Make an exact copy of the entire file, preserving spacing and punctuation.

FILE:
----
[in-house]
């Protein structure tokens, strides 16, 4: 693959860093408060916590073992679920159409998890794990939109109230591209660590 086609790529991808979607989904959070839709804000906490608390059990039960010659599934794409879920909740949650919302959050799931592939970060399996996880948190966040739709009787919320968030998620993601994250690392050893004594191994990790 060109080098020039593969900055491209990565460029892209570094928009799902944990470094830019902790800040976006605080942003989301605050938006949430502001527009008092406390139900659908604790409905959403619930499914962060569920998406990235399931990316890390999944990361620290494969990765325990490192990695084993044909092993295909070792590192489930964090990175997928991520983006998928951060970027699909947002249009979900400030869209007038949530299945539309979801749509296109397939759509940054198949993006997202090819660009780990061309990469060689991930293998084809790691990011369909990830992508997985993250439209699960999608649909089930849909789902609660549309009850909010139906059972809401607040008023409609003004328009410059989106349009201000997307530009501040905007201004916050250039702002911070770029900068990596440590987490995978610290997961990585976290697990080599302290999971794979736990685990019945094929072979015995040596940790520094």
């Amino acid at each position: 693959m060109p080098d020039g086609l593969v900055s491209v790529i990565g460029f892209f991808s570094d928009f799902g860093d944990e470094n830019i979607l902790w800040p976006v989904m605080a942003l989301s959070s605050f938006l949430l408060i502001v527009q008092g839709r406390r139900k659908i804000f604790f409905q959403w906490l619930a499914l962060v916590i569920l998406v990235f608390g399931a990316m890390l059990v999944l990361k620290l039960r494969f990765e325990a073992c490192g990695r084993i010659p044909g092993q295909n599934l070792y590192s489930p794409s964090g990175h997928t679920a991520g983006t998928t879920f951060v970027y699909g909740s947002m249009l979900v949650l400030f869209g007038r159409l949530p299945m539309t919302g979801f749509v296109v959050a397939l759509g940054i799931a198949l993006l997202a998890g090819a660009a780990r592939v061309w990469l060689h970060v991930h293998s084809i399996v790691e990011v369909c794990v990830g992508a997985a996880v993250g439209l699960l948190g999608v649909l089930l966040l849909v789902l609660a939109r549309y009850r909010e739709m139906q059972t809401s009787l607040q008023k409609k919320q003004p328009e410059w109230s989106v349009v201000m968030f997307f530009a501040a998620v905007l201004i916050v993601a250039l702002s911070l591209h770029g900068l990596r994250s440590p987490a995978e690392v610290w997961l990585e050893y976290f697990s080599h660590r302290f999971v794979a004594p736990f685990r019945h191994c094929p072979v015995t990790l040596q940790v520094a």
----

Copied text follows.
[in-house]
């Protein structure tokens, strides 16, 4: 693959860093408060916590073992679920159409998890794990939109109230591209660590 086609790529991808979607989904959070839709804000906490608390059990039960010659599934794409879920909740949650919302959050799931592939970060399996996880948190966040739709009787919320968030998620993601994250690392050893004594191994990790 060109080098020039593969900055491209990565460029892209570094928009799902944990470094830019902790800040976006605080942003989301605050938006949430502001527009008092406390139900659908604790409905959403619930499914962060569920998406990235399931990316890390999944990361620290494969990765325990490192990695084993044909092993295909070792590192489930964090990175997928991520983006998928951060970027699909947002249009979900400030869209007038949530299945539309979801749509296109397939759509940054198949993006997202090819660009780990061309990469060689991930293998084809790691990011369909990830992508997985993250439209699960999608649909089930849909789902609660549309009850909010139906059972809401607040008023409609003004328009410059989106349009201000997307530009501040905007201004916050250039702002911070770029900068990596440590987490995978610290997961990585976290697990080599302290999971794979736990685990019945094929072979015995040596940790520094």
């Amino acid at each position: 693959m060109p080098d020039g086609l593969v900055s491209v790529i990565g460029f892209f991808s570094d928009f799902g860093d944990e470094n830019i979607l902790w800040p976006v989904m605080a942003l989301s959070s605050f938006l949430l408060i502001v527009q008092g839709r406390r139900k659908i804000f604790f409905q959403w906490l619930a499914l962060v916590i569920l998406v990235f608390g399931a990316m890390l059990v999944l990361k620290l039960r494969f990765e325990a073992c490192g990695r084993i010659p044909g092993q295909n599934l070792y590192s489930p794409s964090g990175h997928t679920a991520g983006t998928t879920f951060v970027y699909g909740s947002m249009l979900v949650l400030f869209g007038r159409l949530p299945m539309t919302g979801f749509v296109v959050a397939l759509g940054i799931a198949l993006l997202a998890g090819a660009a780990r592939v061309w990469l060689h970060v991930h293998s084809i399996v790691e990011v369909c794990v990830g992508a997985a996880v993250g439209l699960l948190g999608v649909l089930l966040l849909v789902l609660a939109r549309y009850r909010e739709m139906q059972t809401s009787l607040q008023k409609k919320q003004p328009e410059w109230s989106v349009v201000m968030f997307f530009a501040a998620v905007l201004i916050v993601a250039l702002s911070l591209h770029g900068l990596r994250s440590p987490a995978e690392v610290w997961l990585e050893y976290f697990s080599h660590r302290f999971v794979a004594p736990f685990r019945h191994c094929p072979v015995t990790l040596q940790v520094a």